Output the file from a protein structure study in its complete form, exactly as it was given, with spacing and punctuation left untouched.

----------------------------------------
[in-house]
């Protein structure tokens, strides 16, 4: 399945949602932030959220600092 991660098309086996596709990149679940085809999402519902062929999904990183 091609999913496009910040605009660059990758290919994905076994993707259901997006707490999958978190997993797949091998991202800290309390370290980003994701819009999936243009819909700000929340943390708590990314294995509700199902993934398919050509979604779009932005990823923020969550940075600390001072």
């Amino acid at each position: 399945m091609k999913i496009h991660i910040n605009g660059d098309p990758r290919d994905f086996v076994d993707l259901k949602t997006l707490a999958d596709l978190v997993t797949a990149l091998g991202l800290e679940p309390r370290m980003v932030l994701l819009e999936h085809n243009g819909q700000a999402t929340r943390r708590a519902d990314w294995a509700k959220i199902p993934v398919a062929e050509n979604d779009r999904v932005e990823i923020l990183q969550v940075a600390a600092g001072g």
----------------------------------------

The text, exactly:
[in-house]
């Protein structure tokens, strides 16, 4: 399945949602932030959220600092 991660098309086996596709990149679940085809999402519902062929999904990183 091609999913496009910040605009660059990758290919994905076994993707259901997006707490999958978190997993797949091998991202800290309390370290980003994701819009999936243009819909700000929340943390708590990314294995509700199902993934398919050509979604779009932005990823923020969550940075600390001072």
């Amino acid at each position: 399945m091609k999913i496009h991660i910040n605009g660059d098309p990758r290919d994905f086996v076994d993707l259901k949602t997006l707490a999958d596709l978190v997993t797949a990149l091998g991202l800290e679940p309390r370290m980003v932030l994701l819009e999936h085809n243009g819909q700000a999402t929340r943390r708590a519902d990314w294995a509700k959220i199902p993934v398919a062929e050509n979604d779009r999904v932005e990823i923020l990183q969550v940075a600390a600092g001072g």